Mr. Welch is known here primarily for his work as a wedding and portrait photographer, but his art photos have been shown in London, Detroit, San Francisco, Portland, Oregon, and elsewhere. Shots from his award-winning totem collection will also be on display as part of a premier traveling collection of art later this year. The A Gallery show will mark one of the few times Mr. Welch has shown his work on the Vineyard. “It means breaking away from what people know me as — a commercial photographer,” says Mr. Welch. “I’m excited to be back on Martha’s Vineyard.”
Emily Drazen’s gorgeous moody landscapes shot on film during her travels all over the world are perhaps the most traditional in subject matter, but they reveal an original eye and outlook. At the other extreme, Edwina Rissland’s series, Abstracts and Marines, features purely abstract work created by manipulating pictures shot in and around Vineyard boatyards. Ms. Rissland, a professor at the University of Massachusetts, has a PhD from MIT and is a past president of the International Association for Artificial Intelligence and Law. A world leader in fields relating to modern technology and mathematics, Ms. Rissland only recently turned her eye to photography, and her work reflects a very different approach to the medium.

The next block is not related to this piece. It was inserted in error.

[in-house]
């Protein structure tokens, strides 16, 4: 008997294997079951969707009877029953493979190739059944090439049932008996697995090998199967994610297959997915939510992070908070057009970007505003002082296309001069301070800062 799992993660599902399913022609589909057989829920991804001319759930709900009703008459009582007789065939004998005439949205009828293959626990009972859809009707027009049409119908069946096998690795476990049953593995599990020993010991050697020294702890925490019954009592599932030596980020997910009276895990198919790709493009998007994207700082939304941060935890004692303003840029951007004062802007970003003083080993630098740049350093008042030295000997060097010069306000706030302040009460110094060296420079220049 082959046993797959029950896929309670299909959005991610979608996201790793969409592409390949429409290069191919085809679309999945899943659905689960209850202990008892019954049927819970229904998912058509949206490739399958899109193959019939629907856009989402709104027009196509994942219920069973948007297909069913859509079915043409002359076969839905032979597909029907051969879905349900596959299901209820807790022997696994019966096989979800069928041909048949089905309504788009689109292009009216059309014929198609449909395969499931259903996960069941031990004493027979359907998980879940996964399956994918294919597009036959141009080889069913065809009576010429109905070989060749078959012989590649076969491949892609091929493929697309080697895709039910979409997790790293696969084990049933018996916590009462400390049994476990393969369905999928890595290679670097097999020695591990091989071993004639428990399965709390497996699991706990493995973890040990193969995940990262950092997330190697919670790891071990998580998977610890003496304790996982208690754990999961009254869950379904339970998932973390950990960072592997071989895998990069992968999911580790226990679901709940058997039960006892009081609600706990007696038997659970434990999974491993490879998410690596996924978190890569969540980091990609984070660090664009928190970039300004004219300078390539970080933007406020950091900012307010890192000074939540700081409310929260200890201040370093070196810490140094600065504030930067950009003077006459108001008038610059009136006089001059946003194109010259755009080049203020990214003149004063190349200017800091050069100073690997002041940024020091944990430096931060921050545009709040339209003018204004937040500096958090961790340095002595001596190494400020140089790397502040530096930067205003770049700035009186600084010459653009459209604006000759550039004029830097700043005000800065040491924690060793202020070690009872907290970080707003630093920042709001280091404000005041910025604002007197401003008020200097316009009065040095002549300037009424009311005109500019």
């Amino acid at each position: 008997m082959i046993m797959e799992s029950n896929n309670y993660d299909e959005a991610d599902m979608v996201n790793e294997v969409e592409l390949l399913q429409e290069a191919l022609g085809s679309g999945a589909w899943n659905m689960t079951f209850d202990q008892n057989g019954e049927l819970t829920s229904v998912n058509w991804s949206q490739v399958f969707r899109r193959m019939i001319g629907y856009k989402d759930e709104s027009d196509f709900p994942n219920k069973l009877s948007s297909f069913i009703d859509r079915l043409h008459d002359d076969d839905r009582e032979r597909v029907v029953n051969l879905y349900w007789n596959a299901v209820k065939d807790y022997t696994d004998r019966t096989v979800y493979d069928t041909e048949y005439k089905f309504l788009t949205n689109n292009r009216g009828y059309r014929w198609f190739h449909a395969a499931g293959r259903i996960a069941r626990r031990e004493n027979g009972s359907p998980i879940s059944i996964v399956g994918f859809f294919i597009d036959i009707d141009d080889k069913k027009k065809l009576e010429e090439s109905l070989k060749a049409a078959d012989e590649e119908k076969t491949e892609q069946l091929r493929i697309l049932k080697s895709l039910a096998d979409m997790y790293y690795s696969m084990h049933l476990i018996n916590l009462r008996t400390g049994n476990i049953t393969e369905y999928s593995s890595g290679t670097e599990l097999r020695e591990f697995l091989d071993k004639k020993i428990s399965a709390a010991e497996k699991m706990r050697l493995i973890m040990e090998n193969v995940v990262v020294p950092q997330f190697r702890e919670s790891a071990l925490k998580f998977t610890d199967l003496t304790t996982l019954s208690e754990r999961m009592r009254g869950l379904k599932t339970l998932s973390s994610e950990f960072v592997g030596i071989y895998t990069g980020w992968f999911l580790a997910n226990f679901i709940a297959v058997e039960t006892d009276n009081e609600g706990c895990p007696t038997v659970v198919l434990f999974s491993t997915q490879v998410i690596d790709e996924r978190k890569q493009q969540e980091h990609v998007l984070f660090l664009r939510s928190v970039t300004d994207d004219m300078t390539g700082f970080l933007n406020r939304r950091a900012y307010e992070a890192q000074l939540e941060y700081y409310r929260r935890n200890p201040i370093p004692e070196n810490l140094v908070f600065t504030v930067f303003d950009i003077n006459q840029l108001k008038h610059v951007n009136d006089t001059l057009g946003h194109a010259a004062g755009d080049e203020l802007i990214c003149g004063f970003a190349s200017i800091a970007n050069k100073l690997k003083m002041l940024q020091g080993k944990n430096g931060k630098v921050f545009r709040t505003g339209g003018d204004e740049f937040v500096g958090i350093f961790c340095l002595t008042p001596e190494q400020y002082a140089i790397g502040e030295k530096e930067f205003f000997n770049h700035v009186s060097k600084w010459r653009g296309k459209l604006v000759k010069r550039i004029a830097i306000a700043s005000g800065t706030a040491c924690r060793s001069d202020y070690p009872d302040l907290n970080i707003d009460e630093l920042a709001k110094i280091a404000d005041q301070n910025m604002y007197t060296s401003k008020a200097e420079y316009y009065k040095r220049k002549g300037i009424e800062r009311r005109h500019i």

Like the gallery itself, the upcoming show came together in a wholly organic fashion. The co-founders, Tanya Augoustinos and Maria Westby, were contemplating hosting an all photography show when, suddenly, a number of photographers approached them with portfolios reflecting very innovative work.
Commenting on the artists represented by the “pop-up” gallery since it opened in July, Ms. Augostinos says, “We didn’t have a very specific agenda. We just went with what came our way and what appealed to us. We wanted to have a very contemporary feel and not necessarily Island representative but, as it turned out, we found a lot of artists who don’t normally show their work here.”
Along with the photography, the upcoming show will feature sculpture by Rick Lazes and Paul Lazes, fiber art by Rhonda Hershey, mixed media pieces combining photography and digital art by Daniel Johnson, and the paintings of Cuban-born artist Alejandro Carreno. Like everything seen at the gallery so far, all these works are edgy and original.
Photography and Sculpture will run from September 16 to September 30. From September 22 through October 8, the A Gallery will host a final show featuring affordable art from artists who have shown at the gallery this summer.
Up until it closes its doors for good mid October, the A gallery will also offer weekly screenings of films relating to community, and a final bash on Columbus Day weekend featuring performance artists and music.
Stay tuned: the A Gallery may just pop up at another Island location in the near future.